It’s that time of year again, and I’m not talking about the joyous arrival of gifts, cookies, presents, and family. Nope, it’s the mundane that drives this information sleigh, annual entity reporting. Whether you like it or not, it needs to be done and it needs to be done timely. But what happens if it’s not done timely, or it’s otherwise improper? Well, state governments will soon be checking their lists (twice) and those that fail to report may end up with the business-status equivalent to a lump of coal, losing “good standing.”
What is Good Standing?
Legal entities (such as corporations, LLCs, LLPs, etc.) must undertake certain procedures in order to conduct business within a state’s borders. These procedures vary state by state, not only as to the creation of these entities but also for ongoing requirements that keep a company in good standing. Therefore, companies that operate in multiple states must navigate each state’s particular procedures to ensure that they stay in good standing in each state in which they do business.
Failing to follow proper procedures (i.e. file annual reports) puts a company’s status into “bad standing.” Each state has individual terms and lingo to indicate “bad standing.” For example, in Wisconsin a company can be “delinquent” or “in bad standing;” whereas in Illinois, a company will typically fall under a “not good standing” status. Although there are more detrimental statuses (i.e. dissolved, suspended, and canceled), bad standing carries potential pitfalls and consequences that companies must be aware of, especially when operating across state borders.
What are the Consequences of Bad Standing?
For an owner of a business, a history of good standing will assist in pursuits for investors, mergers, lenders, and other potential partners because it can be an indicator of the company’s financial and managerial strength. For example, repeated delinquencies may indicate that a company lacks the management skills necessary to meet simple deadlines. While the occasional “bad standing” status will not typically prevent lenders or partners from working with your business, habitual offenders may suffer a different experience. Furthermore, any lender, investor, or potential partner (that you actually want to partner with) will check this status and require that you are in good standing prior to finalizing agreement.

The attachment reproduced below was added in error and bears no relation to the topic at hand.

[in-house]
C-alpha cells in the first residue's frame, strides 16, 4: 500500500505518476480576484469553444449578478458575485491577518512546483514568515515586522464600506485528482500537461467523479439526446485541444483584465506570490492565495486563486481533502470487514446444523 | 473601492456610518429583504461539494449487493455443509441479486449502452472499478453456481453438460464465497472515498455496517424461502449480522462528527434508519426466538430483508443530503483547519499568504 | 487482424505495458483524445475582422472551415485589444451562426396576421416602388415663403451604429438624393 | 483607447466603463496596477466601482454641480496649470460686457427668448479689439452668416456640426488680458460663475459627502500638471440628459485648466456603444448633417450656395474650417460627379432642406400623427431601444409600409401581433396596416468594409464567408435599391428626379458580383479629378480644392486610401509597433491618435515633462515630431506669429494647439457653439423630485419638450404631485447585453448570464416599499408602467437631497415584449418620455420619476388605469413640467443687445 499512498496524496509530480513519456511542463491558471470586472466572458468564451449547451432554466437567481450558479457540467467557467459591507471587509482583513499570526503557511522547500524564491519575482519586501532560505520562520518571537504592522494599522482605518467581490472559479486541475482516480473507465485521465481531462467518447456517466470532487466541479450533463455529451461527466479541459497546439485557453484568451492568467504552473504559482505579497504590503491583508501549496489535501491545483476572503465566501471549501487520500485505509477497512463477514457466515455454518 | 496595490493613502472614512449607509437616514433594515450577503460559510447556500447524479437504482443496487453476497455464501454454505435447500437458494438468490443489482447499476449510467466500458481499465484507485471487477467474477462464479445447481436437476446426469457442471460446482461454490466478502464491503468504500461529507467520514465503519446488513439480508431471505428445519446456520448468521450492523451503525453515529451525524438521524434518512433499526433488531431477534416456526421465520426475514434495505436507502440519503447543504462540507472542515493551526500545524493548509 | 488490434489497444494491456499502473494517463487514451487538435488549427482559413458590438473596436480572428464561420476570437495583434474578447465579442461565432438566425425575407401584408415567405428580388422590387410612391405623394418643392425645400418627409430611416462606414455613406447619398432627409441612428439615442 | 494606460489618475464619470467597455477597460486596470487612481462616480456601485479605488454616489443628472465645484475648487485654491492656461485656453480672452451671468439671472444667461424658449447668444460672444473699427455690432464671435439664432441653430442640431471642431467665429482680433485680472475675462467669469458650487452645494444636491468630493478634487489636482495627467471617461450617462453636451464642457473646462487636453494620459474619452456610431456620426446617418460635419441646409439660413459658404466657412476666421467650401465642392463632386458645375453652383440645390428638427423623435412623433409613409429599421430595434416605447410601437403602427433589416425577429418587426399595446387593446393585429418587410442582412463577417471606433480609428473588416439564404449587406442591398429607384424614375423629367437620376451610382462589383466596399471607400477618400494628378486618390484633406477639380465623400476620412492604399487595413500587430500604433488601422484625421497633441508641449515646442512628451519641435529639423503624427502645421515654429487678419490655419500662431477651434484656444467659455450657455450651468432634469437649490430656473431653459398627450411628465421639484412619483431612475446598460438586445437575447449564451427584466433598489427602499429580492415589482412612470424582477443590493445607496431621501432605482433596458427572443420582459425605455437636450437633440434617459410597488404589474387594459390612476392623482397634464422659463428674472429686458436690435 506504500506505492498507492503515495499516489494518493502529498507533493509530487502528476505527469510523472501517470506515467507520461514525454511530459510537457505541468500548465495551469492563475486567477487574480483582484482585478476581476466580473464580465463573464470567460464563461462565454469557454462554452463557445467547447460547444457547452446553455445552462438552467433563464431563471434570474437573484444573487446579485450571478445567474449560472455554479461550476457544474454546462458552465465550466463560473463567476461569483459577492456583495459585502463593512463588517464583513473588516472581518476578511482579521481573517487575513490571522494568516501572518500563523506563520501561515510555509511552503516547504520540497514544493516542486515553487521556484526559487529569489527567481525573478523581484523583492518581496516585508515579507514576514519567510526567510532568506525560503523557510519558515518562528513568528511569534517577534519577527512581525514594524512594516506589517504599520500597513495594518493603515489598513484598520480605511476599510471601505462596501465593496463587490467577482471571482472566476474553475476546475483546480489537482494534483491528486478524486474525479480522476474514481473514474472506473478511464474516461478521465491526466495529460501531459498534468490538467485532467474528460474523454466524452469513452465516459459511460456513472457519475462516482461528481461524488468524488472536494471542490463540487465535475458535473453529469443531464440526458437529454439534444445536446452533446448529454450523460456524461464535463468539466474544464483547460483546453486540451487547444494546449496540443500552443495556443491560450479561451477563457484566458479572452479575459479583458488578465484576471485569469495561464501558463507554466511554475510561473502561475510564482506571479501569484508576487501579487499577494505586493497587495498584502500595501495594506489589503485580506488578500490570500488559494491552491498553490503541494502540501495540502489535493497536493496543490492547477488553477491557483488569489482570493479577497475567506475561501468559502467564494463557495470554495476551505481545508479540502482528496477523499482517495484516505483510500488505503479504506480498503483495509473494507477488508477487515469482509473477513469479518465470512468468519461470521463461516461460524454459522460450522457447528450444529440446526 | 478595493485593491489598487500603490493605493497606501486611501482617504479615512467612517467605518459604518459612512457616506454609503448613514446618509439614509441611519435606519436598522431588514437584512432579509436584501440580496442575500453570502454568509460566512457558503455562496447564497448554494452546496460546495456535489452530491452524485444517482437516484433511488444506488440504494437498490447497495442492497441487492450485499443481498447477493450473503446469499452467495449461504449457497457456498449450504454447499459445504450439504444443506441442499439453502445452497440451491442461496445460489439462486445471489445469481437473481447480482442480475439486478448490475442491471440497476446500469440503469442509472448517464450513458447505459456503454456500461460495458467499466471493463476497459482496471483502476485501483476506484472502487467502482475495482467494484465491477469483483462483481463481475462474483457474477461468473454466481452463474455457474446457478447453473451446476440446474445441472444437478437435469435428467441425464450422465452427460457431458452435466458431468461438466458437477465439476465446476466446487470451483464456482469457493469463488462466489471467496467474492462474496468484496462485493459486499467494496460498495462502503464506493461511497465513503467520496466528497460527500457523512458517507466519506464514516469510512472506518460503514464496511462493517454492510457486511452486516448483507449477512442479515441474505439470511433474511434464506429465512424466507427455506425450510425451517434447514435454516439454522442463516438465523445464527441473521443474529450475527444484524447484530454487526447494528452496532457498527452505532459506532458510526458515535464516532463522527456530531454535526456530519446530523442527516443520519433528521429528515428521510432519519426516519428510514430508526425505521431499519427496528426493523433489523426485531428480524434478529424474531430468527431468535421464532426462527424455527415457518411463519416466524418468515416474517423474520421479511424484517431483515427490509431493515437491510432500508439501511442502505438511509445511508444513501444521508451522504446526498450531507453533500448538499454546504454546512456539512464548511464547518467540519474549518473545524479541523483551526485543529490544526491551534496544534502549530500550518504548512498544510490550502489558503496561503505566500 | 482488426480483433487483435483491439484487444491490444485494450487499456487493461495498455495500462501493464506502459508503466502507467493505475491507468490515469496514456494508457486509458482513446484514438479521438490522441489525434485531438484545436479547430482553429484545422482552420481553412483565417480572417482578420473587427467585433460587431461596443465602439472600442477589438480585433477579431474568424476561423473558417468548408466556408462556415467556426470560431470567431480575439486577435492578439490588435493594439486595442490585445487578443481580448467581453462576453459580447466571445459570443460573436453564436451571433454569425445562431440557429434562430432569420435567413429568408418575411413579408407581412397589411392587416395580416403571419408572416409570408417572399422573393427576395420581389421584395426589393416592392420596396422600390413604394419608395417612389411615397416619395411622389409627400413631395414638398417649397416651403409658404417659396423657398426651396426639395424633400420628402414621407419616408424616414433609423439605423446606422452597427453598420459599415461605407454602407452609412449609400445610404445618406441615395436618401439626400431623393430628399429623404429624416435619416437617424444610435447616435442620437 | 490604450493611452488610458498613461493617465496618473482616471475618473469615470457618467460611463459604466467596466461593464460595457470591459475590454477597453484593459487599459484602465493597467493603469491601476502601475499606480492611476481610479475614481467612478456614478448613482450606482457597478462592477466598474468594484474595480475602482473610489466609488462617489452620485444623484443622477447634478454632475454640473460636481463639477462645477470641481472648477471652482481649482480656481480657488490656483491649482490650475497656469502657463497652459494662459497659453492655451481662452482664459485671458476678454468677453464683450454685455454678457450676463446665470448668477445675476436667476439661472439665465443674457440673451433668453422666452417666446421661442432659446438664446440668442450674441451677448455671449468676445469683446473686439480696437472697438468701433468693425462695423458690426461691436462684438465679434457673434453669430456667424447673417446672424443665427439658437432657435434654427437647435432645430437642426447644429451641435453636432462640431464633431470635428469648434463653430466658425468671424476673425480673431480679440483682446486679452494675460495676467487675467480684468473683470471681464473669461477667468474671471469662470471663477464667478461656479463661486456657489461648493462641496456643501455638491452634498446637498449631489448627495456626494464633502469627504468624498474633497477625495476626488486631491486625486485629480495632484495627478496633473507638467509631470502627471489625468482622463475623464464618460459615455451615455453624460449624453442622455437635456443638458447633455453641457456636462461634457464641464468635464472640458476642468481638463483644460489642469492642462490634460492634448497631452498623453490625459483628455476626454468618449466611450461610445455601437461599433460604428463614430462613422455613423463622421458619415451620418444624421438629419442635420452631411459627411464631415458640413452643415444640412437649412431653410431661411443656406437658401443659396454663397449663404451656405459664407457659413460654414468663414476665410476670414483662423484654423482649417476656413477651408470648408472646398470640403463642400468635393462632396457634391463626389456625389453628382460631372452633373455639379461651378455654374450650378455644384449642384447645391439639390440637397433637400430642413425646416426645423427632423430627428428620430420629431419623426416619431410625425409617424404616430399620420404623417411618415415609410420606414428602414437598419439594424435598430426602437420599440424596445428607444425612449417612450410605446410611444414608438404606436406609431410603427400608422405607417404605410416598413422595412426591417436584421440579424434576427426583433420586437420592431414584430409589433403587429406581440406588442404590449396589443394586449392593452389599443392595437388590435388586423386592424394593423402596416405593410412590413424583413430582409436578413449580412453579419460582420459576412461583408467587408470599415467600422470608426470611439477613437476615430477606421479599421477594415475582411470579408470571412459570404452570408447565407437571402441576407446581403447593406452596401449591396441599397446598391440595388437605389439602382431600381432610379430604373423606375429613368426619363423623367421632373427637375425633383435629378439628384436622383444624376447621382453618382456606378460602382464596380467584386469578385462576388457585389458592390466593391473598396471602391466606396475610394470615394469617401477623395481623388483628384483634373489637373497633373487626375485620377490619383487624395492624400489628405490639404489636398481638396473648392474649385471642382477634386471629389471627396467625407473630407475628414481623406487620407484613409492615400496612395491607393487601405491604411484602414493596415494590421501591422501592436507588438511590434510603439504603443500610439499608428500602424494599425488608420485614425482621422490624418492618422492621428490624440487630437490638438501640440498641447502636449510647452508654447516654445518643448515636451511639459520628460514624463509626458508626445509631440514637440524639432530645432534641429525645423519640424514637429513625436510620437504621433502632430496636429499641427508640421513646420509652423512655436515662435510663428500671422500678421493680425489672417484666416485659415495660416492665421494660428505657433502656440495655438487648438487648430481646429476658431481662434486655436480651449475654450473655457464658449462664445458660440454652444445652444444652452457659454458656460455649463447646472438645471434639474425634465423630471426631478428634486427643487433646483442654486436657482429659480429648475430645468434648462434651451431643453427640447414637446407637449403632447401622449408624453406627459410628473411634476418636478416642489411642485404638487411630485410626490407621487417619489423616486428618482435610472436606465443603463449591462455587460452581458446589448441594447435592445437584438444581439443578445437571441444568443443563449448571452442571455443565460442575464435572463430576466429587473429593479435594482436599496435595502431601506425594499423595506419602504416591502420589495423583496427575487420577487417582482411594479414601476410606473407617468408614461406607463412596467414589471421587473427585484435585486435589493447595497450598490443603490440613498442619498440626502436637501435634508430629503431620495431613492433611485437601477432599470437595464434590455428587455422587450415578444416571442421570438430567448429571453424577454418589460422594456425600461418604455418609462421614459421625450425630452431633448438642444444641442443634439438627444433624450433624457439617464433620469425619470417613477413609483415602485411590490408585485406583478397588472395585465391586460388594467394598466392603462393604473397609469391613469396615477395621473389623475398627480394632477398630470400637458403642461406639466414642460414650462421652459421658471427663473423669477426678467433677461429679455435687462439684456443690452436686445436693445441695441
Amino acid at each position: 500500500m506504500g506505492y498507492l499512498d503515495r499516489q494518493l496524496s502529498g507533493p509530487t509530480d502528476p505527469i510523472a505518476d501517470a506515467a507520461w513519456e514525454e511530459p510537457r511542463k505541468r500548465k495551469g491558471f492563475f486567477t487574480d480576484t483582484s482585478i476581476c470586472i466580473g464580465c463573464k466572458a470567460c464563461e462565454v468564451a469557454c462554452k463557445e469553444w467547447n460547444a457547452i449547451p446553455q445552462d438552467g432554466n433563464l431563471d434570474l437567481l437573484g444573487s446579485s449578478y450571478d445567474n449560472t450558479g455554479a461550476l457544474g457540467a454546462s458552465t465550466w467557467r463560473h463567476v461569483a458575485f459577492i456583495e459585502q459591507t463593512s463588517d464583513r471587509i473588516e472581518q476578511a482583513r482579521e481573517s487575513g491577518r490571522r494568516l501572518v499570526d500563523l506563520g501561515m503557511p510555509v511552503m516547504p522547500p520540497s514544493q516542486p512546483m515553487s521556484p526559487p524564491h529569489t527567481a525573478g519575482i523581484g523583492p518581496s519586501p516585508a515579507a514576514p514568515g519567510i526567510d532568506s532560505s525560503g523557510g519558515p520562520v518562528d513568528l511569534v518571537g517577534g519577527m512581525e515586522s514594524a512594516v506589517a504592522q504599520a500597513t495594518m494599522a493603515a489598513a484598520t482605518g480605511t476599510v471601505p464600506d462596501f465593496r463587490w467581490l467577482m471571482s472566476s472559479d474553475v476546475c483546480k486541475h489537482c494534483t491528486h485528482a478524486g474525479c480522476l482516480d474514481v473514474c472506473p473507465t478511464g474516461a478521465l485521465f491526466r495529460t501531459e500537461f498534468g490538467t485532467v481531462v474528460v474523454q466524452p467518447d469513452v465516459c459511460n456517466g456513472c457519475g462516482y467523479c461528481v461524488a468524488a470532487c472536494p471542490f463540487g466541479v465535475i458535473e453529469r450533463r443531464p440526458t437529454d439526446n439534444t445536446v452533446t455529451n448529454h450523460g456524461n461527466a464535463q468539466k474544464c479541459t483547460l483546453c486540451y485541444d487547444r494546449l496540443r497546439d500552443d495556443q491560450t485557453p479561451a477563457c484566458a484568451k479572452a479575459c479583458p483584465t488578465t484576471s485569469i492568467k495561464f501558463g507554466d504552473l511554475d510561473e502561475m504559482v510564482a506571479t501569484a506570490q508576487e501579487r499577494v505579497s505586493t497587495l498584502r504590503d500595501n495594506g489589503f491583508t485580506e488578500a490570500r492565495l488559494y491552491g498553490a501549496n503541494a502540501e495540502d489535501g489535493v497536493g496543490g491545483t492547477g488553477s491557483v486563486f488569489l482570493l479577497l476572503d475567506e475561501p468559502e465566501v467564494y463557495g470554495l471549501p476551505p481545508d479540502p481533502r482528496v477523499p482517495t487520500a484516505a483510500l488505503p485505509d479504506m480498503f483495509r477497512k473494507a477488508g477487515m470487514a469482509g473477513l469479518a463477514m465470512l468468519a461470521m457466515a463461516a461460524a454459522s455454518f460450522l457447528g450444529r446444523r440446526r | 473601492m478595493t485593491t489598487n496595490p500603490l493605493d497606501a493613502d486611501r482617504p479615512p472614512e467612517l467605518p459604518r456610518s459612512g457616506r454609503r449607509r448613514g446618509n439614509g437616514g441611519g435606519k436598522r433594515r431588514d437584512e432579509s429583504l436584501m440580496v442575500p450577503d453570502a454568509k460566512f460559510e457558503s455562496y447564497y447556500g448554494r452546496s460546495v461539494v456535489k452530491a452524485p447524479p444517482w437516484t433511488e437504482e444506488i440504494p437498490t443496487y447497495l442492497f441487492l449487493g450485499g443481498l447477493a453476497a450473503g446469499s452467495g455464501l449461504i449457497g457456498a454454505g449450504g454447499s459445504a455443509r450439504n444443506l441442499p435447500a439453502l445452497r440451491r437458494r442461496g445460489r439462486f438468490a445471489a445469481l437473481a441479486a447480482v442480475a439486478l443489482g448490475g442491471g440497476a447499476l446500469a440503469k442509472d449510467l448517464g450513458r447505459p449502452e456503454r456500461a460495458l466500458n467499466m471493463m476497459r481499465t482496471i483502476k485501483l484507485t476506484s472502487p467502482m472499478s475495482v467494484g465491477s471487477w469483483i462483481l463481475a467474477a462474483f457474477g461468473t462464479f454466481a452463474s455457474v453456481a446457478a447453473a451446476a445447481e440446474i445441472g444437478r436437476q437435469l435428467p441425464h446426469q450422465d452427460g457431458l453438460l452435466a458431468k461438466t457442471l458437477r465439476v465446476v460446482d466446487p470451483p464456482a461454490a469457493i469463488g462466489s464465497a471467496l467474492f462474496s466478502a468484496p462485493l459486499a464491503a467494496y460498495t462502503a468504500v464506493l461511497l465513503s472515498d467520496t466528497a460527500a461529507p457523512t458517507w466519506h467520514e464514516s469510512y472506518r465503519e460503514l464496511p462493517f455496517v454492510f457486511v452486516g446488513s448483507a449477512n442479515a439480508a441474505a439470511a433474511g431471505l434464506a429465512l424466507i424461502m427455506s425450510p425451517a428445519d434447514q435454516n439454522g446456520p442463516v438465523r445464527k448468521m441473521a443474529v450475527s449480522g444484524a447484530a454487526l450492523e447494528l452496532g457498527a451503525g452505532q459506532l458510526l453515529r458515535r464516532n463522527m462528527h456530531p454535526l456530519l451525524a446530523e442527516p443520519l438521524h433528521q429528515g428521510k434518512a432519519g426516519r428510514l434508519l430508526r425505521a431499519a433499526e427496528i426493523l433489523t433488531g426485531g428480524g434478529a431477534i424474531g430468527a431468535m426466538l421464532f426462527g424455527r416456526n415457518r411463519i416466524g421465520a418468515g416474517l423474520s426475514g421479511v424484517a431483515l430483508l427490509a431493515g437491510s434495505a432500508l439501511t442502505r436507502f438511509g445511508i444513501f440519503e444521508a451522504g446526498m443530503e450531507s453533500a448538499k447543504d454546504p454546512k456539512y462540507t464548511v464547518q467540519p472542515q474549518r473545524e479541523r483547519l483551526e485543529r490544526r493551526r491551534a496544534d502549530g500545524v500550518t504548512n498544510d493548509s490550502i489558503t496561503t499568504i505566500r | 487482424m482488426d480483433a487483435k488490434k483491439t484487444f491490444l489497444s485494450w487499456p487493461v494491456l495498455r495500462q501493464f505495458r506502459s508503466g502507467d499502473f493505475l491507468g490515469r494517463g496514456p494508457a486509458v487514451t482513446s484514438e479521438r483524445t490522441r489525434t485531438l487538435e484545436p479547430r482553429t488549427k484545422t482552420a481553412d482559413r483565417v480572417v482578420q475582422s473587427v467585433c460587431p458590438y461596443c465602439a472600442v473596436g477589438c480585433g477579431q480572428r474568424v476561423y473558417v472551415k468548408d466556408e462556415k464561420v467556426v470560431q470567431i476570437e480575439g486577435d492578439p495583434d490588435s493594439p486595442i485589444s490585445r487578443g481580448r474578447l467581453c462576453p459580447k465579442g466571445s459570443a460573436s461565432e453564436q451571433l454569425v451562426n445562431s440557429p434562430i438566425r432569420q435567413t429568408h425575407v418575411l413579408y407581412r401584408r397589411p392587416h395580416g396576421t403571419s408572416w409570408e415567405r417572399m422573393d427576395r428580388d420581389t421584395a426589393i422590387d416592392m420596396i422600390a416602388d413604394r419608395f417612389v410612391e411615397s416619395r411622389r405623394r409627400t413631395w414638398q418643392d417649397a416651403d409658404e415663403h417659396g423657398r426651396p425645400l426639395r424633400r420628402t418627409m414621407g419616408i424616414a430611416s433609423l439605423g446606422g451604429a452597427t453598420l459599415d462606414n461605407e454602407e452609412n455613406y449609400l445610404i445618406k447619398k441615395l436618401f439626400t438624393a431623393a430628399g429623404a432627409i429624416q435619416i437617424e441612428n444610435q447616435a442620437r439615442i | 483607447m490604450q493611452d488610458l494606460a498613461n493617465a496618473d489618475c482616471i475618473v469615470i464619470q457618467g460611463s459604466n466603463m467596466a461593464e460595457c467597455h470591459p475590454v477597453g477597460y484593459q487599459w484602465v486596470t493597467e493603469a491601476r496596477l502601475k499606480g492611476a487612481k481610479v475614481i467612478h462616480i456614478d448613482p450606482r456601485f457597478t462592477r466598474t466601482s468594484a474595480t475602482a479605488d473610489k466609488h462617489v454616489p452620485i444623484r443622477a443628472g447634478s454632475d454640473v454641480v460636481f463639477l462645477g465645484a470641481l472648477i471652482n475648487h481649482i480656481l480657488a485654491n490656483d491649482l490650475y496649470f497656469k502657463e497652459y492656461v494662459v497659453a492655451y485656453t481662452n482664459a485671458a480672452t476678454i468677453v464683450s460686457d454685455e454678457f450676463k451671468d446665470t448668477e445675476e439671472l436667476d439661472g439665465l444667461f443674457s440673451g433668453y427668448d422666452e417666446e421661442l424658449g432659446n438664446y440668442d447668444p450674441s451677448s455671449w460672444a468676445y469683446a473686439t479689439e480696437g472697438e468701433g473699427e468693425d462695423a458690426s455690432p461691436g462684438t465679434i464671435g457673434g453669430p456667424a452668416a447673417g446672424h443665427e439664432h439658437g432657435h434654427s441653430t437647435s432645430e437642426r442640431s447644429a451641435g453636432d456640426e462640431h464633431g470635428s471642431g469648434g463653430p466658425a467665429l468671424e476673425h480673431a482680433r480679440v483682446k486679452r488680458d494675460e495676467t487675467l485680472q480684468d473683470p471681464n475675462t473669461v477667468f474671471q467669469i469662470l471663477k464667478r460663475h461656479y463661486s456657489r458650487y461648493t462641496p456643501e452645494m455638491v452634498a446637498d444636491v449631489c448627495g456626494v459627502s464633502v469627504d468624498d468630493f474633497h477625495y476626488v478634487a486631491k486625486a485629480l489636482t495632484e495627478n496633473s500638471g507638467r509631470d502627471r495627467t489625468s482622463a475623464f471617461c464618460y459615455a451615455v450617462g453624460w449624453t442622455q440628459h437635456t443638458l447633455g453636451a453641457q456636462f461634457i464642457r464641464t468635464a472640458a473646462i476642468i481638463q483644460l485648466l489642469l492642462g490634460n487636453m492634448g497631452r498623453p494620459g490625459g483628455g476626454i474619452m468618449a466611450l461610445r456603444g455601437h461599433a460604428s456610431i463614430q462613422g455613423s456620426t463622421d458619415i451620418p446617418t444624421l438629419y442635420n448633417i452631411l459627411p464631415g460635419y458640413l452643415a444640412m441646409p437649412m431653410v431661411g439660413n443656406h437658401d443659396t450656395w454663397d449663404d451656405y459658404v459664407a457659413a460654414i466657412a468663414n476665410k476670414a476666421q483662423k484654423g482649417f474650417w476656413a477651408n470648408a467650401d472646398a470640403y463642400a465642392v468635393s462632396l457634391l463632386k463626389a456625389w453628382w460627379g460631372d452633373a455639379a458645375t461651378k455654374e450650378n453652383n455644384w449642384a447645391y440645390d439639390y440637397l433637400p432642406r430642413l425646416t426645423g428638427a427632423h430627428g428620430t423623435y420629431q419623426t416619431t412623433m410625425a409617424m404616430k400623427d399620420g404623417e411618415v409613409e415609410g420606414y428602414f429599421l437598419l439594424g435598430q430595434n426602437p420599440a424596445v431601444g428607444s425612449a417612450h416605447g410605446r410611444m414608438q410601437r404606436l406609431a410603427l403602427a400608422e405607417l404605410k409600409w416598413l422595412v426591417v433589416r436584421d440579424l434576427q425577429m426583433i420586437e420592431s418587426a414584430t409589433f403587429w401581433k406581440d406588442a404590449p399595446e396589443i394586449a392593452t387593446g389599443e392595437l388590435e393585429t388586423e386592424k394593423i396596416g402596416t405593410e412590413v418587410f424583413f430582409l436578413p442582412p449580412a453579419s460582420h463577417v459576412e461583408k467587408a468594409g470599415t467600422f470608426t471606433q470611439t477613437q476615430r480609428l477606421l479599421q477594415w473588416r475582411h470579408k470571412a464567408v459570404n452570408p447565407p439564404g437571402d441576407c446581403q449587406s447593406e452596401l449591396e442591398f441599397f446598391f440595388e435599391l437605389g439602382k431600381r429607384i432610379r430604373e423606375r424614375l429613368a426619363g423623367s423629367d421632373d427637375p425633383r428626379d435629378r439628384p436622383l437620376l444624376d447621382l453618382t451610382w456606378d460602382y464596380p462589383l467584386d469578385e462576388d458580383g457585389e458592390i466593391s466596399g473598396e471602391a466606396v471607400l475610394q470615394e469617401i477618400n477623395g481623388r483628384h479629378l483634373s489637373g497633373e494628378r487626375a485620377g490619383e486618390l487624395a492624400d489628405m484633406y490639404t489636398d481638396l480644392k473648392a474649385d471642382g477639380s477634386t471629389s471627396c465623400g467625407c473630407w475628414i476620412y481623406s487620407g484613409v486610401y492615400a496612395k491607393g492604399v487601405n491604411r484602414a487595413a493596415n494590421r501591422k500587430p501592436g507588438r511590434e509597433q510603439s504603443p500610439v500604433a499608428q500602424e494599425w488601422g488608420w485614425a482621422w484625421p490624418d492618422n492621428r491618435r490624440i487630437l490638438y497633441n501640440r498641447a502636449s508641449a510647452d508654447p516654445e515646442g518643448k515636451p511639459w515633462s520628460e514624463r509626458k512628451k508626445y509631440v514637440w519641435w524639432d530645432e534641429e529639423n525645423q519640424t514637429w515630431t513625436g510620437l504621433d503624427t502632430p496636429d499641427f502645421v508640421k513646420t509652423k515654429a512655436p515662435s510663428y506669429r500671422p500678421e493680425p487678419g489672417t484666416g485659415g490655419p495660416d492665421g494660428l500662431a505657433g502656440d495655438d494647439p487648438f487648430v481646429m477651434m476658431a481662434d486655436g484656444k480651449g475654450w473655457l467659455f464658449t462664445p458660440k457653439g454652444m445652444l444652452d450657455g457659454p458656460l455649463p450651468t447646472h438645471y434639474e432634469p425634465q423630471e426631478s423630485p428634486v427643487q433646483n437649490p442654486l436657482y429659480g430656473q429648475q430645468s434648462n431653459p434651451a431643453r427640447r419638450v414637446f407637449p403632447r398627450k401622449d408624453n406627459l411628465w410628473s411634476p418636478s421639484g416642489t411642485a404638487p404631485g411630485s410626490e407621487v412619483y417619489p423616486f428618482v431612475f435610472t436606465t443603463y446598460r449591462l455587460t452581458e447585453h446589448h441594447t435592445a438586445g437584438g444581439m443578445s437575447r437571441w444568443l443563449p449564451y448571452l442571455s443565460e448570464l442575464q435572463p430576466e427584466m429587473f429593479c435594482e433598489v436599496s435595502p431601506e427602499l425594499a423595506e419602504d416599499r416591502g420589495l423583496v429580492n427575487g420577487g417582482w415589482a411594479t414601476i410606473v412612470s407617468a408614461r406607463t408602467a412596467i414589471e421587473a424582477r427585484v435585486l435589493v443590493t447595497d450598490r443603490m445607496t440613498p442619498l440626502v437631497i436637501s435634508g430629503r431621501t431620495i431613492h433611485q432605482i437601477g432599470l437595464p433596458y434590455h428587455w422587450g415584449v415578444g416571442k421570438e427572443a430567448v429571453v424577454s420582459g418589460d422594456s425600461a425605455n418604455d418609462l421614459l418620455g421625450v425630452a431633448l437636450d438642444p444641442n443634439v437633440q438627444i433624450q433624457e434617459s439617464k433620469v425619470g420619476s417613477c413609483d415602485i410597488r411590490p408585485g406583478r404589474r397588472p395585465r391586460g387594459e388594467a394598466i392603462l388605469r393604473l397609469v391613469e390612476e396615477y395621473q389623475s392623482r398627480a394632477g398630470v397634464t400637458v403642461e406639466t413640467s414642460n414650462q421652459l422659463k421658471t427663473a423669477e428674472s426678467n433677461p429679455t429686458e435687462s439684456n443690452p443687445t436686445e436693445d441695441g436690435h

The dangers of bad standing are not always apparent, as they can derive from obscure laws or unforeseen litigation. Hazards also vary depending on the particular state where the bad standing occurs, and could include:
Loss of Capacity to Sue
In some states, a company that is not in good standing does not have the right to file claims in the courts until restored to good standing. This does not mean that a company cannot be sued by others asserting claims against the company.
Under some circumstances, individuals can be held personally liable for conducting business on behalf of a company that is not in good standing, and the ramifications to an individual charged with such liability (such as an officer, director, or employee) could be devastating.
Loss of good standing could impact business negotiations or contractual deadlines, resulting in breaches, harm to reputation, walk-aways, and/or additional drafting and extension costs, just to name a few.
Difficulty Obtaining Financing
Lenders often view companies having bad standing as riskier endeavors, and may refuse financing based upon perceived weaknesses within the business or its management. The more times a company bounces between good and bad standing, the larger the risk appears.
State Imposed Penalties
Many states impose fines and/or penalties for failing to stay in good standing, which can quickly compound and impose unnecessary financial and administrative burdens.
Loss of Business Name
In some states, a company may lose the right to use its desired name as other companies may be able to acquire the rights while the company is not in good standing.
In situations where a business habitually goes into bad standing, the state may administratively or involuntarily dissolve the company and abrogate its legal status.
How to Monitor Good Standing?
A change in status is not always the fault of a company, as there can be changes in requirements (i.e. new fees, forms, or deadlines) that the state does not properly communicate to companies. Sometimes, it is the company’s fault. Whatever the reason, if your company’s status changes to bad standing, you should act as quickly as possible to restore it to good standing. In order to stay on top of status changes and procedures, especially companies operating in multiple states, employ calendar reminders, third party servicers, or any other mechanisms useful for ensuring timely and proper filing of state requirements. For a quick status check, visit the website of the relevant state departments where business operates. In many states, including Illinois, that department is the Secretary of State. In Wisconsin, it’s the Department of Financial Institutions.
This document is intended for informational purposes only and is not legal advice or a substitute for consultation with a licensed legal professional in a particular case or circumstance.